Gartner identifies five emerging tech trends with transformational impact
Global research group, Gartner said it has identified five technology trends which are set to transform the world.
The company said that the 29 must-watch technologies on its Hype Cycle for Emerging Technologies, 2019 list revealed five distinct emerging technology trends that create and enable new experiences, leveraging artificial intelligence (AI) and other constructs to enable organisations to take advantage of emerging digital ecosystems.
“Technology innovation has become the key to competitive differentiation”, said Brian Burke, research vice president at Gartner.
“The pace of change in technology continues to accelerate as breakthrough technologies are continually challenging even the most innovative business and technology decision makers to keep up”.
“Technology innovation leaders should use the innovation profiles highlighted in the Hype Cycle to assess the potential business opportunities of emerging technologies.”
The Hype Cycle for Emerging Technologies is unique among most Gartner Hype Cycles because it garners insights from more than 2,000 technologies into a succinct set of 29 emerging technologies and trends.
This Hype Cycle specifically focuses on the set of technologies that show promise in delivering a high degree of competitive advantage over the next five to 10 years (see Figure).
Five Emerging Technology Trends
Sensing and Mobility
By combining sensor technologies with AI, machines are gaining a better understanding of the world around them, enabling mobility and manipulation of objects.
Sensing technologies are a core component of the Internet of Things (IoT) and the vast amounts of data collected.
Utilising intelligence enables the ability to gain many types of insights that can be applied to many scenarios.
For example, over the next decade AR cloud will create a 3D map of the world, enabling new interaction models and in turn new business models that will monetise physical space.
Organisations that are seeking leverage sensing and mobility capabilities should consider the following technologies: 3D-sensing cameras, AR cloud, light-cargo delivery drones, flying autonomous vehicles and autonomous driving Levels 4 and 5.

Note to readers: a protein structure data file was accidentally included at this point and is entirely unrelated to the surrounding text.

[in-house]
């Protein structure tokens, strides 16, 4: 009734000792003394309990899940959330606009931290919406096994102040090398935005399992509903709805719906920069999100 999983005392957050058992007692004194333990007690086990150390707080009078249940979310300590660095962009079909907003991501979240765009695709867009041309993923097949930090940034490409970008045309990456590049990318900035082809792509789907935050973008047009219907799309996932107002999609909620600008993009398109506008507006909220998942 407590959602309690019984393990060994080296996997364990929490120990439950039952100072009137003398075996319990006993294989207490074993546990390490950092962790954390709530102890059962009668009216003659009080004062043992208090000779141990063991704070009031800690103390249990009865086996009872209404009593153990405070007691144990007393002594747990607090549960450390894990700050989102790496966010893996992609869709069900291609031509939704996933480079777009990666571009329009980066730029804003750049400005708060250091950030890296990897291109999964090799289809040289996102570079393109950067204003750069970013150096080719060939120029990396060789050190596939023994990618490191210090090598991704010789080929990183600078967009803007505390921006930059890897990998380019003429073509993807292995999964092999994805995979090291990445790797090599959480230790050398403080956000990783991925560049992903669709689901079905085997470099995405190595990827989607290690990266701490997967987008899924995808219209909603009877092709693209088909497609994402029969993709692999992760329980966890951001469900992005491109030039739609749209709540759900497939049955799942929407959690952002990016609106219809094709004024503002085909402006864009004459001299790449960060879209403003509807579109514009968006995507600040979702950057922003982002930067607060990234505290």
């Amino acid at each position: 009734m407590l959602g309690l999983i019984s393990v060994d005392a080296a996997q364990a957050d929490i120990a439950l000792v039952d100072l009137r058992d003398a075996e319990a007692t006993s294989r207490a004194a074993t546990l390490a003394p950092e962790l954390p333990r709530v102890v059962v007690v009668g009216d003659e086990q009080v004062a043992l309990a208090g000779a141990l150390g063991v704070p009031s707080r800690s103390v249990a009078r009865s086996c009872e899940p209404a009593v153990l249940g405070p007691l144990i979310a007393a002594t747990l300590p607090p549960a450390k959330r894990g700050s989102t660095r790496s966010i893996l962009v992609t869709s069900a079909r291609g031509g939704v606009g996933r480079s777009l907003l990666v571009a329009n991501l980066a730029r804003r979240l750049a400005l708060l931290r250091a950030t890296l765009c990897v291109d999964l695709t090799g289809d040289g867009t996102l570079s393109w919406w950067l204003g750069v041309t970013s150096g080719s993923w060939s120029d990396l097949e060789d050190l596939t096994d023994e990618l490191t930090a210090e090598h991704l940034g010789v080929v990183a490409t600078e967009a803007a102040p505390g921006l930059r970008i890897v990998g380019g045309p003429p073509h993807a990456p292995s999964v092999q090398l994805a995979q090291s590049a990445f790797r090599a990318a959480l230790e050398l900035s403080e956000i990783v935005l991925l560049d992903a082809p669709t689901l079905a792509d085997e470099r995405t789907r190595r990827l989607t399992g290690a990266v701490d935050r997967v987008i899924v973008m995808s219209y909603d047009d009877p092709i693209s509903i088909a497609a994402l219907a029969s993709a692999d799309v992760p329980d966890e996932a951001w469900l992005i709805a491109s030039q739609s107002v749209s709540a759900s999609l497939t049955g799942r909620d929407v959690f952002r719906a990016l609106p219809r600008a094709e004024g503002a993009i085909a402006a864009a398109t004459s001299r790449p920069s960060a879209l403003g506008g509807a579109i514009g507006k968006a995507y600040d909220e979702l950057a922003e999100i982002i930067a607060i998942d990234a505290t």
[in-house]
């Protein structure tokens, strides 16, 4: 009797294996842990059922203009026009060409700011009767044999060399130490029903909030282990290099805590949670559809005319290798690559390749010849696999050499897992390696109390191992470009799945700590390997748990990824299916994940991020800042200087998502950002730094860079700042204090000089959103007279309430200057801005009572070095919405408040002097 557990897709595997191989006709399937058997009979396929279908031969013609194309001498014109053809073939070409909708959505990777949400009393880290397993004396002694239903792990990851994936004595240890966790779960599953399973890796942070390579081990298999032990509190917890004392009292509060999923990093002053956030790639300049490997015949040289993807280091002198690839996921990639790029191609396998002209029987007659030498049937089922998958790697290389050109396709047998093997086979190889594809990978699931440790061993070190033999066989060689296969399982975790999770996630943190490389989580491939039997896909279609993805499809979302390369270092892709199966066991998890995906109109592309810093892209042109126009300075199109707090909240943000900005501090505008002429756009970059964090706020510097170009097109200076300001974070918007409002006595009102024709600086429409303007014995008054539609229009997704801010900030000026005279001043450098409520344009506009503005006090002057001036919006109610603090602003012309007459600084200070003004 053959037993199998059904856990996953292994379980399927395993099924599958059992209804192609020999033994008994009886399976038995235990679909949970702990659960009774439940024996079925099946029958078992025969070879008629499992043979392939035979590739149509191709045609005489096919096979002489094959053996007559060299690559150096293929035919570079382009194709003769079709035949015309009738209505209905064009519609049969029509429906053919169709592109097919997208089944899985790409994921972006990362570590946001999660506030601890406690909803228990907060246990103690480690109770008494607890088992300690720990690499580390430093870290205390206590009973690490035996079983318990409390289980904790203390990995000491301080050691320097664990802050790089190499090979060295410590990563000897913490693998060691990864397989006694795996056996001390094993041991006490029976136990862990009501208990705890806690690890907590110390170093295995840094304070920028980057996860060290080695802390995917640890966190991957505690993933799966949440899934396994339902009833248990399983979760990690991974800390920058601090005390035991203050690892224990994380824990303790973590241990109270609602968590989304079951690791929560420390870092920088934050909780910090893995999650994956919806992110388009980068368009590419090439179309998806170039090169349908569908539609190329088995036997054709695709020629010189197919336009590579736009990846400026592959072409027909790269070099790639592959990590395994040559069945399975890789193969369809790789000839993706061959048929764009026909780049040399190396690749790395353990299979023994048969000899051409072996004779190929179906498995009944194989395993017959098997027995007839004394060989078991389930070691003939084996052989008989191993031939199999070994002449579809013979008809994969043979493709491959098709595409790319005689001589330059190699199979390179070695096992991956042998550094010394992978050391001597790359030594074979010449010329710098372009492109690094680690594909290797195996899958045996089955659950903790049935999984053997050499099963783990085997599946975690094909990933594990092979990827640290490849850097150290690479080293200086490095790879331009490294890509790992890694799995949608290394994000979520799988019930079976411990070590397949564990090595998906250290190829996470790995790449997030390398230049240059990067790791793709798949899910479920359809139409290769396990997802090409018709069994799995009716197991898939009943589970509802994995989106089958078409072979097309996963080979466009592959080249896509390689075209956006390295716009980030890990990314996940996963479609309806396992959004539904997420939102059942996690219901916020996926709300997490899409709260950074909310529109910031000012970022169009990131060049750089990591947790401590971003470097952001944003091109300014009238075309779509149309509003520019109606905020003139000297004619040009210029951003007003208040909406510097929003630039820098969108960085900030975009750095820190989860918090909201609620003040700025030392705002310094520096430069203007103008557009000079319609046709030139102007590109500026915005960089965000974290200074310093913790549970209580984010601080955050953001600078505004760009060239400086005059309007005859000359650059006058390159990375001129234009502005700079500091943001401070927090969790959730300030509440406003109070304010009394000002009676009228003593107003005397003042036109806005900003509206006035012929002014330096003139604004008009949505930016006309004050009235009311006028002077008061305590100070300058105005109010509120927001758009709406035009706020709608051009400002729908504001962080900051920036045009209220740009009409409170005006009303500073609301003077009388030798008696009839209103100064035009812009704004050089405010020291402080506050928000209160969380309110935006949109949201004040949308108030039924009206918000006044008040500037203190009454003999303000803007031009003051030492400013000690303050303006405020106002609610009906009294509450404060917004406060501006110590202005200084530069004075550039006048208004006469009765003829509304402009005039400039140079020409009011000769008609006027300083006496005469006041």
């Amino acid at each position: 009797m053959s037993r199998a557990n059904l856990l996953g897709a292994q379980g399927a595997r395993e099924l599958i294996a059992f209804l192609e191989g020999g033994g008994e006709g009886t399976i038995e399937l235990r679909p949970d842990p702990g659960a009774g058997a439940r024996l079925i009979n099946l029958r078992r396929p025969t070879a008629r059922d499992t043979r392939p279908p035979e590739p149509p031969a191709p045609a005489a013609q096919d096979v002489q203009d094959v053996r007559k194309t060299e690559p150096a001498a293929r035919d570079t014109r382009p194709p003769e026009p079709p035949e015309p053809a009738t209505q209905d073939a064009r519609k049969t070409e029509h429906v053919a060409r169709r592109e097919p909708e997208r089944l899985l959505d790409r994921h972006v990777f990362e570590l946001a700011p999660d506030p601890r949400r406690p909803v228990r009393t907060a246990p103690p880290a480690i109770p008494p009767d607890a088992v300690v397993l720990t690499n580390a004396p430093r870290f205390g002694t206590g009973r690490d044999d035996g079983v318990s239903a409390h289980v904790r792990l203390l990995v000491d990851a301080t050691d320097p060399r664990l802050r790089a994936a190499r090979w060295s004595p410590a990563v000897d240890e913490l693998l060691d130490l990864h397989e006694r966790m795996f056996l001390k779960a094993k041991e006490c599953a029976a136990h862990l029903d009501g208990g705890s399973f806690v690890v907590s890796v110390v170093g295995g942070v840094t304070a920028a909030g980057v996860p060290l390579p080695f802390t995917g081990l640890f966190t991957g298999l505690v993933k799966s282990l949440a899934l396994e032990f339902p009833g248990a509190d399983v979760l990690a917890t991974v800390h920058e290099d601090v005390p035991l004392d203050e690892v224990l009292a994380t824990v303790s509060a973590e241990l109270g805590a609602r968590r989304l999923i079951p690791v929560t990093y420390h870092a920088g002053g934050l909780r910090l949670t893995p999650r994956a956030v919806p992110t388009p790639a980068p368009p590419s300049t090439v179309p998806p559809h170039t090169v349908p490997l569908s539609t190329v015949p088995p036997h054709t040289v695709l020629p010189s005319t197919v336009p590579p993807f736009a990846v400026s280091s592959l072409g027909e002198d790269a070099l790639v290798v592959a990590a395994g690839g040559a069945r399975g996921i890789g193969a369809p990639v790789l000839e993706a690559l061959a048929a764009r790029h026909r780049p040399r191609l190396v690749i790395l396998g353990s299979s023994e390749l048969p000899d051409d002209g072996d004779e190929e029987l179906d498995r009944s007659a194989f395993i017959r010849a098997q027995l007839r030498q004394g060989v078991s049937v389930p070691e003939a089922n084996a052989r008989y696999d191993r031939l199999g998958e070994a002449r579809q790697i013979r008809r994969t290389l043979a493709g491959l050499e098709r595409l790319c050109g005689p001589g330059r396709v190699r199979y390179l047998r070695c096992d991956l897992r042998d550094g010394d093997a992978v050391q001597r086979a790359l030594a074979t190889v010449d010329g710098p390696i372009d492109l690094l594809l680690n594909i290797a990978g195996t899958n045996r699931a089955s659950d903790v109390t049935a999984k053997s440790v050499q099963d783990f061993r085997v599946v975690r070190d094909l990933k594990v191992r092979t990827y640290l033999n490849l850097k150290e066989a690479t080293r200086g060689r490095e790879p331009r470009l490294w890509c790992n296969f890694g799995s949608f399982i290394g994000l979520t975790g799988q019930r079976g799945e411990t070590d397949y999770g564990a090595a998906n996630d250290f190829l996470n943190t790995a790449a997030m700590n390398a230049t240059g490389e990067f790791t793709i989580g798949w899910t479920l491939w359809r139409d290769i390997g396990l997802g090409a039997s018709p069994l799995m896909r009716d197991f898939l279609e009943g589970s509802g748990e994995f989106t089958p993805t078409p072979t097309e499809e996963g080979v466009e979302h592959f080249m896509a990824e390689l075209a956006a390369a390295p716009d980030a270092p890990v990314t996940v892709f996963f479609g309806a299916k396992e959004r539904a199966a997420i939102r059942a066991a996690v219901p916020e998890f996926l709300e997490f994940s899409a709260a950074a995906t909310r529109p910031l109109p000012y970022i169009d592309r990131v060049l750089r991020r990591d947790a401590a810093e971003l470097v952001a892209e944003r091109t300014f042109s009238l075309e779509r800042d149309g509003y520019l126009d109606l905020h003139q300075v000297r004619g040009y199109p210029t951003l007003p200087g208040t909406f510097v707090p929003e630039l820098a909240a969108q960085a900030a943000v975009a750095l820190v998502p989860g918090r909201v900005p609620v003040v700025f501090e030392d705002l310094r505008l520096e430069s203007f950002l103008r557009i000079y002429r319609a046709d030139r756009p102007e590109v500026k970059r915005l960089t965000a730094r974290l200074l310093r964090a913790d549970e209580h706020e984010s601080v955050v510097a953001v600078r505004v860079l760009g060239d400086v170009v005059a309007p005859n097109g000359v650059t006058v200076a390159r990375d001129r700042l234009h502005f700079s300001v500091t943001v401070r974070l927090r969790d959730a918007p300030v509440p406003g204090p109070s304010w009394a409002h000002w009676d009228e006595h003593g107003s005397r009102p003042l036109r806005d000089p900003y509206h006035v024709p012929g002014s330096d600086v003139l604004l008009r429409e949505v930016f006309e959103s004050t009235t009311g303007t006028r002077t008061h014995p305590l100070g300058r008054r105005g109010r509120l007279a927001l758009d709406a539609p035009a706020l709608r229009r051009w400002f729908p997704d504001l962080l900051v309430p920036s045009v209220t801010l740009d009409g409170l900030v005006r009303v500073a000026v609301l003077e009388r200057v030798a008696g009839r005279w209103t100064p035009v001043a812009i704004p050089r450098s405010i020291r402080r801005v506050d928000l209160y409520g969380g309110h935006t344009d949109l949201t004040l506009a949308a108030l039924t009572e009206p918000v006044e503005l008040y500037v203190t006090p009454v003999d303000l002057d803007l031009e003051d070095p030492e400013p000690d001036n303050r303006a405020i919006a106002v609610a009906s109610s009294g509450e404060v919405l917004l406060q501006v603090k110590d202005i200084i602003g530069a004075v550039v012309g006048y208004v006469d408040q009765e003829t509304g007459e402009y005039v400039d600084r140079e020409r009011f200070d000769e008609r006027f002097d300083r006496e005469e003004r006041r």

Augmented human advances enable creation of cognitive and physical improvements as an integral part of the human body.
An example of this is the ability to provide superhuman capabilities such as the creation of limb prosthetics with characteristics that can exceed the highest natural human performance.
Emerging technologies focused on extending humans includes biochips, personification, augmented intelligence, emotion AI, immersive workspaces and biotech (cultured or artificial tissue).
Postclassical Compute and Comms
For decades, classical core computing, communication and integration technologies have made significant advances largely through improvements in traditional architectures — faster CPUs, denser memory and increasing throughput as predicted by Moore’s Law.
The next generations of these technologies adopt entirely new architectures. This category includes not only entirely new approaches, but also incremental improvements that have potentially dramatic impacts.
For example, low earth orbit (LEO) satellites can provide low latency internet connectivity globally. These constellations of small satellites will enable connectivity for the 48% of homes that are currently not connected, providing new opportunities for economic growth for unserved countries and regions.
“With only a few satellites launched, the technology is still in its infancy, but over the next few years it has the potential for a dramatic social and commercial impact,” said Burke.
Enterprises should evaluate technologies such as 5G, next-generation memory, LEO systems and nanoscale 3D printing.
Digital ecosystems leverage an interdependent group of actors (organisations, people and things) sharing digital platforms to achieve a mutually beneficial purpose.
Digitalisation has facilitated the deconstruction of classical value chains, leading to stronger, more flexible and resilient webs of value delivery that are constantly morphing to create new improved products and services.
Critical technologies to be considered include: DigitalOps, knowledge graphs, synthetic data, decentralised web and decentralised autonomous organisations.
Advanced AI and Analytics
Advanced analytics comprises the autonomous or semiautonomous examination of data or content using sophisticated techniques and tools, typically beyond those of traditional business intelligence (BI).
“The adoption of edge AI is increasing for applications that are latency-sensitive (e.g., autonomous navigation), subject to network interruptions (e.g., remote monitoring, natural language processing [NLP], facial recognition) and/or are data-intensive (e.g., video analytics),” said Burke.
The technologies to track include adaptive machine learning (ML), edge AI, edge analytics, explainable AI, AI platform as a service (PaaS), transfer learning, generative adversarial networks and graph analytics.
This year, Gartner refocused the Hype Cycle for Emerging Technologies to shift toward introducing new technologies that have not been previously highlighted in past iterations of this Hype Cycle.
While this necessitates retiring most of the technologies that were highlighted in the 2018 version, it does not mean that those technologies have ceased to be important.
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